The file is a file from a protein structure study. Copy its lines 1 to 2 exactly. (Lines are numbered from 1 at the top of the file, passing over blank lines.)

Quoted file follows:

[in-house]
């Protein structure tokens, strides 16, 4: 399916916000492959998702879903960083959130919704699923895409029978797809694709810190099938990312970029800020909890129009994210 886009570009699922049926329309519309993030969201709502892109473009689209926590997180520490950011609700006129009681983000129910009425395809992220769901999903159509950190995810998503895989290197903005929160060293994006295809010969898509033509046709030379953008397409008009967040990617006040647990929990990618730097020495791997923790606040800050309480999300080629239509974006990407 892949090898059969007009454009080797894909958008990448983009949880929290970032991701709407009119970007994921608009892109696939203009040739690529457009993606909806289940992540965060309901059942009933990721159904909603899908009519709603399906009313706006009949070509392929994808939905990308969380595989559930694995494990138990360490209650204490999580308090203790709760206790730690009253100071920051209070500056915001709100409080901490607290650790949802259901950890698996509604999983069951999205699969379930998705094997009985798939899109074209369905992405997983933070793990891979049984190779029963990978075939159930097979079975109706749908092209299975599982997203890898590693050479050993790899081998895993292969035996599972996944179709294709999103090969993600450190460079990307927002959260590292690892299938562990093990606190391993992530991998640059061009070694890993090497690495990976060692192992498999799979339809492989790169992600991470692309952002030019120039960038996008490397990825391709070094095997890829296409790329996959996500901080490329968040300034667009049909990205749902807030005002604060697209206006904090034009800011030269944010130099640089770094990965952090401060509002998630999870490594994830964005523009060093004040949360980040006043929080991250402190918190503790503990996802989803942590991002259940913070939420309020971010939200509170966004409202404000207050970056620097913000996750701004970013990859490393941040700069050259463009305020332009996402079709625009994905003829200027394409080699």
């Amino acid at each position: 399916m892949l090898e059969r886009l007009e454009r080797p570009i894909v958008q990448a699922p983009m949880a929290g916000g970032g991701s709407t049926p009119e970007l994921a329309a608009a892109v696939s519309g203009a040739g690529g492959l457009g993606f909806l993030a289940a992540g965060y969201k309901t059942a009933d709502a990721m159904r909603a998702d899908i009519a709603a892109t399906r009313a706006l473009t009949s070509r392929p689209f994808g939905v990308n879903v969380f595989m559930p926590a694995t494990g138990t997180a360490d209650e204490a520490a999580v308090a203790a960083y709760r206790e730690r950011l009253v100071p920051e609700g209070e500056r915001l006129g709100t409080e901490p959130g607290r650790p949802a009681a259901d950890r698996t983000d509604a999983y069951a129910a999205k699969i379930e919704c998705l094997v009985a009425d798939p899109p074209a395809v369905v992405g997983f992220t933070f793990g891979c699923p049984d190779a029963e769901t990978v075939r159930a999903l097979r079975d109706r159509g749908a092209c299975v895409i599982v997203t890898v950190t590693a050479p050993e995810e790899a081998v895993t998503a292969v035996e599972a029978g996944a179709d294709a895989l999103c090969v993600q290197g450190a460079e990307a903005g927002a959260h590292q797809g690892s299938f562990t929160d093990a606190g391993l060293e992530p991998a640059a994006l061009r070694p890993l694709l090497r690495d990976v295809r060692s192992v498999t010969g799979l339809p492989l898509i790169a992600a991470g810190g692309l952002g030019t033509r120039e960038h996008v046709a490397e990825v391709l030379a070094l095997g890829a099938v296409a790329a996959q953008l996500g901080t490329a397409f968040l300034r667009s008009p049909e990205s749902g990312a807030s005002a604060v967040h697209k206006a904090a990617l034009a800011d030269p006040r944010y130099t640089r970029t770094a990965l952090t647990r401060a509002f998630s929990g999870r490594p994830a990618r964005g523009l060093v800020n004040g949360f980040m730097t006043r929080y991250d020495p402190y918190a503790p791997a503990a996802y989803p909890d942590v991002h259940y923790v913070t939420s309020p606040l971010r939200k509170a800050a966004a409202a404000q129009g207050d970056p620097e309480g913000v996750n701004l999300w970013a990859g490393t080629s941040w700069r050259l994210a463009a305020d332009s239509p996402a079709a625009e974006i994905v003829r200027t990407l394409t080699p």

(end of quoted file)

[in-house]
């Protein structure tokens, strides 16, 4: 399916916000492959998702879903960083959130919704699923895409029978797809694709810190099938990312970029800020909890129009994210 886009570009699922049926329309519309993030969201709502892109473009689209926590997180520490950011609700006129009681983000129910009425395809992220769901999903159509950190995810998503895989290197903005929160060293994006295809010969898509033509046709030379953008397409008009967040990617006040647990929990990618730097020495791997923790606040800050309480999300080629239509974006990407 892949090898059969007009454009080797894909958008990448983009949880929290970032991701709407009119970007994921608009892109696939203009040739690529457009993606909806289940992540965060309901059942009933990721159904909603899908009519709603399906009313706006009949070509392929994808939905990308969380595989559930694995494990138990360490209650204490999580308090203790709760206790730690009253100071920051209070500056915001709100409080901490607290650790949802259901950890698996509604999983069951999205699969379930998705094997009985798939899109074209369905992405997983933070793990891979049984190779029963990978075939159930097979079975109706749908092209299975599982997203890898590693050479050993790899081998895993292969035996599972996944179709294709999103090969993600450190460079990307927002959260590292690892299938562990093990606190391993992530991998640059061009070694890993090497690495990976060692192992498999799979339809492989790169992600991470692309952002030019120039960038996008490397990825391709070094095997890829296409790329996959996500901080490329968040300034667009049909990205749902807030005002604060697209206006904090034009800011030269944010130099640089770094990965952090401060509002998630999870490594994830964005523009060093004040949360980040006043929080991250402190918190503790503990996802989803942590991002259940913070939420309020971010939200509170966004409202404000207050970056620097913000996750701004970013990859490393941040700069050259463009305020332009996402079709625009994905003829200027394409080699």